Oh, and the time I told the kids to put on their shoes and heard Erin say to Robbie as I left the room: “Put your goddamn shoes on, Wobbie.” She was 2. The only word she pronounced with perfect diction was goddamn.
So, if my entire purpose here on earth is to be a parent...Well, I'm not feeling like my parenting skills are, shall we say, "World Changing."
Six years and five days after my Existential Crisis returned, I figured it out.
The conversation began the way most do when strangers find themselves next to each other at the networking portion of a business conference. “So, what do you do?” Brendan’s career path included working in New York City at a job that ended due to the economic impact of 9/11. Our meeting took place just weeks after 9/11/14, and for a few reasons I had felt especially sad on that anniversary. So, I stopped him at that point in the story of his career and asked about where he was on 9/11/01.
As Brendan told his story, I felt like I was living it with him. I had chills. I felt sick. I felt anxious. I hung on his every word and felt as though I could see the people on the ferry with him and hear his voice as he yelled at a group of people who were coming undone. I could see the man covered in soot who kept repeating, “Hoboken,” and felt his weight on Brendan’s shoulder as he helped the man into his wife’s arms.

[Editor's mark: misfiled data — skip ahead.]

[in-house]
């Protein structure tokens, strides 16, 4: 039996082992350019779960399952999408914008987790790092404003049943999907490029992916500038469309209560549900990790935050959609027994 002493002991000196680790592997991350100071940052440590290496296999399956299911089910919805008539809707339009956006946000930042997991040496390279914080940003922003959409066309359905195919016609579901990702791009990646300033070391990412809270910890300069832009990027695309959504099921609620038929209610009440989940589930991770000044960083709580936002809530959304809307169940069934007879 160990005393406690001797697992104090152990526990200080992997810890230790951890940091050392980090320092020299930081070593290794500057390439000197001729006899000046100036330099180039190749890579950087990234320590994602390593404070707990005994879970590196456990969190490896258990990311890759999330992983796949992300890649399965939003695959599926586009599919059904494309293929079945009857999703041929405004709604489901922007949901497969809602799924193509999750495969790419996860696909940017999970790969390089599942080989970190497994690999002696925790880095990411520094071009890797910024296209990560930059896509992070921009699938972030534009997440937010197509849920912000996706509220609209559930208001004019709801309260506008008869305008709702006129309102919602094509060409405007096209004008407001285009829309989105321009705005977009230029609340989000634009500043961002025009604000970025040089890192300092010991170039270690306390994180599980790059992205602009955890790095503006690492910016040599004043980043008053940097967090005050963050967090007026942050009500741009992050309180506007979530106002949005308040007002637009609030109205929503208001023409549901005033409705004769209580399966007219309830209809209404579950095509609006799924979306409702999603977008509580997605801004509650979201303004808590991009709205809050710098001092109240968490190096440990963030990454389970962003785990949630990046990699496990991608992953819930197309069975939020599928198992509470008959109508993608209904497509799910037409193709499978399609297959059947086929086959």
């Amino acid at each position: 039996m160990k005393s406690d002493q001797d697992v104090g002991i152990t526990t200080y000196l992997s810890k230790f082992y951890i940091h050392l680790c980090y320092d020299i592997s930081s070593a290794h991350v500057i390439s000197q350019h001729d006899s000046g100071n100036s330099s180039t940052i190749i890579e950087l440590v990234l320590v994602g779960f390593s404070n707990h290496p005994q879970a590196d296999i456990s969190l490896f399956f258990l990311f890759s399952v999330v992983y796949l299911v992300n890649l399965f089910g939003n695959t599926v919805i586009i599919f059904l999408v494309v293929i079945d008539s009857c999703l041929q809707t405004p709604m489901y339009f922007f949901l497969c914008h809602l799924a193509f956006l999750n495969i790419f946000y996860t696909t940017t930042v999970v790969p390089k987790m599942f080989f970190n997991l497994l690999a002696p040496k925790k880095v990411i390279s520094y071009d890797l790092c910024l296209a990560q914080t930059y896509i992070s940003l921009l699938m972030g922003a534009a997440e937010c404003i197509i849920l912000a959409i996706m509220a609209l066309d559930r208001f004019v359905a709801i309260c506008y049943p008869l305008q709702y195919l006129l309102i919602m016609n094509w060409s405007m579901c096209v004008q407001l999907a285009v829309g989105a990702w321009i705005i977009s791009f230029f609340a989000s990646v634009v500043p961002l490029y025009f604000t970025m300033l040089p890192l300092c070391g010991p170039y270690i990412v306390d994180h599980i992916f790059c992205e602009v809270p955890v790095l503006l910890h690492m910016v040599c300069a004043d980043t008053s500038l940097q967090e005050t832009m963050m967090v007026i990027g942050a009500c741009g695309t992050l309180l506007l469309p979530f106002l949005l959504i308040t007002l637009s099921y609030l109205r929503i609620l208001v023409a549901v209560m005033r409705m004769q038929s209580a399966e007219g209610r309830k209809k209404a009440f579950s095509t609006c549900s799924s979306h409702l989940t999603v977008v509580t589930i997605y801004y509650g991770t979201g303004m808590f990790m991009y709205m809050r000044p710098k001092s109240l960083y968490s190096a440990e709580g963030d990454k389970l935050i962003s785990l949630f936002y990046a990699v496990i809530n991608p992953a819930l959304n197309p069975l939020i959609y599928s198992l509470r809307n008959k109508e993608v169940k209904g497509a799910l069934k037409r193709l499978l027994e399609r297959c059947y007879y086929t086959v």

I shared with Brendan that every year on 9/11, I take the stairs in honor of the people who attempted to evacuate the towers under the most horrific of circumstances. As Brendan verbalized his sentiment that my tradition is beautiful and that he now plans to join me on the stairs every year, the look on his face was one of both marvel and appreciation.
The conversation paused, and in the span of a few seconds, unspoken phrases seemed to bounce between us: Someone in the middle of the country felt the impact of that day almost as much as I did…She still carries it with her like I do...Someone who lived 9/11 in 3-D just shared his very personal story with me...This is a piece of that history that relatively few will ever know, and I am one of them.
As I walked to my car, the answers to EC’s questions filled my heart. I feel most alive when I form a real connection, however fleeting. When I hear someone’s stories and share my own, the energy of my soul flows through me in a way that silences my doubts.
I am here to be inspired and to inspire. I am here to find the extraordinary moments in an ordinary day and share my stories in a way that is nothing less than authentic.
The world-changing stuff happens on random Thursday evenings when two strangers share pieces of themselves. It happens on infamous Tuesday mornings when strangers help each other down the stairwell or off the fairy. The world-changing stuff happens when people—whether compelled by crisis or good humor—shed all pretense and act from that place of basic human goodness, the authentic self.